(The serial pins on my board are intended for operations where an FTDI chip alone won't suffice, such as odd baud rates and auto-detection of baud rates. For anything else, use a dedicated cable.)


X-Istence said...

Would it be possible for you to make a blog post so that people like me who are having trouble following along with the various pin descriptions and firm wares and software that is out there to use the device to program our MSP430's?

I am currently using the Windows software to program my EZ430RF2500 kit that I got for free at one of Ti's 430 days here in Phoenix, but would prefer to either do it in FreeBSD, Mac OS X or Linux so that I don't have the need to keep a Windows machine around.

If I am asking the wrong person, or such documentation already exists, please feel free to smack me over the head!

Thank you,
Bert JW Regeer

Travis Goodspeed said...

Howdy Bert,

I tried to write a tutorial on using the RF2500 kit in Linux, but it eventually became four articles and a lecture on reverse engineering it!

Your RF2500 kit is not compatible with Linux because of the way in which its TUSB3410 chip is abused. To get around this, you will need to reflash both the MSP430 and CAT24 I2C EEPROM with images from an EZ430F2013 programmer. Alternatively, $20 will get you an EZ430F2013 kit that can program the RF2500T target boards.

If you have an old Windows machine, you might consider running gdbproxy.exe on it, then do everything else (compiling, debugging) from a Linux machine. Just point gdb at the Windows host instead of localhost. This has the added advantages of working with the RF2500 and those which which are not yet supported by gdbproxy in Linux.

For a good introduction to designing and programming a simple device with the MSP430F2013 kit, see Leah Shanker's Calculator Project article. Her code is for IAR, but it's easily ported to GCC.

Google for a toolchain article, as plenty has been written on that subject. Just keep in mind that the TUSB3410 is very finicky, and that support for it breaks with every other Linux kernel revision.

Hope this helps,

Arash said...

Hi Travis,

Thanks for the great stuff that you have put up. I'm also playing with these ez430-rf2500 development kits and actually I don't mind programming them through a windows machine. I only need to use the serial interface to dump the data stream to the Linux machine.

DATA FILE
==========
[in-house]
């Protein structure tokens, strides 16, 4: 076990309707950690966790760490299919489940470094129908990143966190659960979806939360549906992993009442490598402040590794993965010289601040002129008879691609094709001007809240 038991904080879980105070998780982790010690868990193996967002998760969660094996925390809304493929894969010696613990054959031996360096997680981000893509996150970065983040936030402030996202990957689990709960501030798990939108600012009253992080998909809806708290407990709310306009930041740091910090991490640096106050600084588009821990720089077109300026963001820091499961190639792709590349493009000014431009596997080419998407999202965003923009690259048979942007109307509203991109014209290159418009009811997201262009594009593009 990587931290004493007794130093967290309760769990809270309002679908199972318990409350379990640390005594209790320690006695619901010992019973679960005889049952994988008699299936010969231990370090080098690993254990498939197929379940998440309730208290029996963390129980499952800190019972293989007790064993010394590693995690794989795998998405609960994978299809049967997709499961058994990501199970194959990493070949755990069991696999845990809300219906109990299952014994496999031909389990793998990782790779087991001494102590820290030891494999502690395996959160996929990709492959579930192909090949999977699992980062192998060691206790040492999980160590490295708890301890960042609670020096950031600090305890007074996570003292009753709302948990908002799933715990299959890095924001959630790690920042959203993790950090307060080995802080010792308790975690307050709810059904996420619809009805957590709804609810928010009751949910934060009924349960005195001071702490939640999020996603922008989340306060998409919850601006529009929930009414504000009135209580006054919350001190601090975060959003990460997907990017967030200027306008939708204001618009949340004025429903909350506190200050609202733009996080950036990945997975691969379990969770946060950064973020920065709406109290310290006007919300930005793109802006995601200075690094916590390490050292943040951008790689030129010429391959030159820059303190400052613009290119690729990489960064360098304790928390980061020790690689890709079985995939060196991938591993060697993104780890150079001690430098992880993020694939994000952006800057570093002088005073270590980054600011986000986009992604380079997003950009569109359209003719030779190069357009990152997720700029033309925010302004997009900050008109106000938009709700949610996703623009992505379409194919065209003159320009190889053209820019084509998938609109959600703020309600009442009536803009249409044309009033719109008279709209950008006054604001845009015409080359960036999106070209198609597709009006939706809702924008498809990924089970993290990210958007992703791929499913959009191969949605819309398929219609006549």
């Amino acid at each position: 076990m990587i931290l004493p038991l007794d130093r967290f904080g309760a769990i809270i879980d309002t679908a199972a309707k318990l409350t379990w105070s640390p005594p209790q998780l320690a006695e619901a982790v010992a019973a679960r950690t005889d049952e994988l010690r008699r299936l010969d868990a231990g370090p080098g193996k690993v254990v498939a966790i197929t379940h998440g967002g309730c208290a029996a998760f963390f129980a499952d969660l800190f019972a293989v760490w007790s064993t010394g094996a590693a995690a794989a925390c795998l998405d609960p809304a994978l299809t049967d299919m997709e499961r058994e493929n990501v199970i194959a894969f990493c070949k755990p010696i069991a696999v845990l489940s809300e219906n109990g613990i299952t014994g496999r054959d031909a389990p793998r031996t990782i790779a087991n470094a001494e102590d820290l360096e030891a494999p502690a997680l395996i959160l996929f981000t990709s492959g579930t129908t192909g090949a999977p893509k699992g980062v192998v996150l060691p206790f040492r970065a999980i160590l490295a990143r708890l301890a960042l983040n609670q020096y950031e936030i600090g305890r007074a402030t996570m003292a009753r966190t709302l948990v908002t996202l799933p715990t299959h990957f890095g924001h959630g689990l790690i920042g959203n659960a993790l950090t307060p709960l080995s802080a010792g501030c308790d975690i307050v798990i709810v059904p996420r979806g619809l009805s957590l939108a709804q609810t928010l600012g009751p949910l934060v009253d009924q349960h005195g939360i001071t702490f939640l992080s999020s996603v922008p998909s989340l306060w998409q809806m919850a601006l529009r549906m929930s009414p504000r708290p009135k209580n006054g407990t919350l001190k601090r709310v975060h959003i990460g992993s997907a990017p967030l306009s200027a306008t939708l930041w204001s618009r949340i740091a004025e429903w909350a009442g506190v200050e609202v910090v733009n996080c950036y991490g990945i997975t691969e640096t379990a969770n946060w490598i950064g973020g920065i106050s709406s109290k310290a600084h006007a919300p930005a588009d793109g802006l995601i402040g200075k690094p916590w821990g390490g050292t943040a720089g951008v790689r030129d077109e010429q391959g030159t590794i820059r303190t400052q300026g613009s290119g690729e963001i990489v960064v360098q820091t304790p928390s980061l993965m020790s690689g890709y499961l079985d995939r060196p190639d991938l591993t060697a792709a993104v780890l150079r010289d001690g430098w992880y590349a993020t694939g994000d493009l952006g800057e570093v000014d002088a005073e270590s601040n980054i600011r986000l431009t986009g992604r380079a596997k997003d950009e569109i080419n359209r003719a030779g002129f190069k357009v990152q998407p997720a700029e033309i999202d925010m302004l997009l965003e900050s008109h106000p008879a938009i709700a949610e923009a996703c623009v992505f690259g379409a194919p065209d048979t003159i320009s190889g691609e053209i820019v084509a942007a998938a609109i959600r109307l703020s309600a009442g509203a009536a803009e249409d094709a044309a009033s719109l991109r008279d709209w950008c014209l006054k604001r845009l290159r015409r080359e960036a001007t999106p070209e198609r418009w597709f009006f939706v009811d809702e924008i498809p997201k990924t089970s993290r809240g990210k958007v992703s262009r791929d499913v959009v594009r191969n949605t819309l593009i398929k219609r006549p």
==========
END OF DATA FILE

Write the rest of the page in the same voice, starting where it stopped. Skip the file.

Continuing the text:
My question is if I buy the EZ430F2013 kit will I be able to access the serial interface?

Thank you,

Travis Goodspeed said...


The EZ430F2013 kit does not support the serial port to the target board, even in hardware revisions with the pins to do so. Instead, use a 3V FTDI usb/serial cable.


Arash said...

Hi Travis,

Thanks for your response. I'm still struggling to get this thing working. I bought and installed a RS232 pccard on a Ubuntu desktop machine. I tried to connect the ez430-rf2500 usb connectors with the mote plugged in using few different usb to serial converters. I also needed to use couple of gender changers to connect things which shouldn't be a problem. The first thing I tried to test was to see if this setup will even power up the mote and it failed. I have a simple program which would turn on the LED when the button is pushed which works when I connect it to a regular usb port.

I'm not sure if these adapters are using ftdi chips so I have ordered a usb-serial converter with ftdi chip to test that as well. I'm not sure if that is the cause of my problems.

Do you have any hints of what I'm doing wrong? Any recommendations?

Thanks and best,

Travis Goodspeed said...

Howdy Arash,

RS232 uses the wrong voltages and inverts the signal. In RS232, a 1 is -10V and a 0 is +10 while the MSP430 requires a 1 to be +3.3V and a 0 to be 0V.

The cable you want is from FTDI, and it's part number is TTL-232R-3V3-PCB.


voidlizard said...


Is the GOODFET11 compatible with msp430-gdbproxy or msp430-jtag tools?

I faced the problem, that mspgcc toolchain does not support for 54XX MCU's, now I'm finding the way to work with them under Linux.

Is it realistic to use GOODFET for this purpose at the moment? At least just for uploading firmware into MCU's.

frogman said...

Here are some minor updates and corrections to the TI application note references:

FET UIF schematic - pages 64-67 of slau138k.pdf

EZ430U (rev. 1.1) - pages 10 & 11 of slau176b.pdf

EZ430U (rev. 2.0) - pages 16 & 17 of slau227e.pdf

laba xiao said...

this is very nice, however, I am wondering if the MSP430 launchpad can be really as hardware ported to be GoodFET JTAG, my question is how, because the chip MSP430F16x is already there, and TUSB3410 chip also there.

thanks for help anyway.

laba xiao said...
This comment has been removed by the author.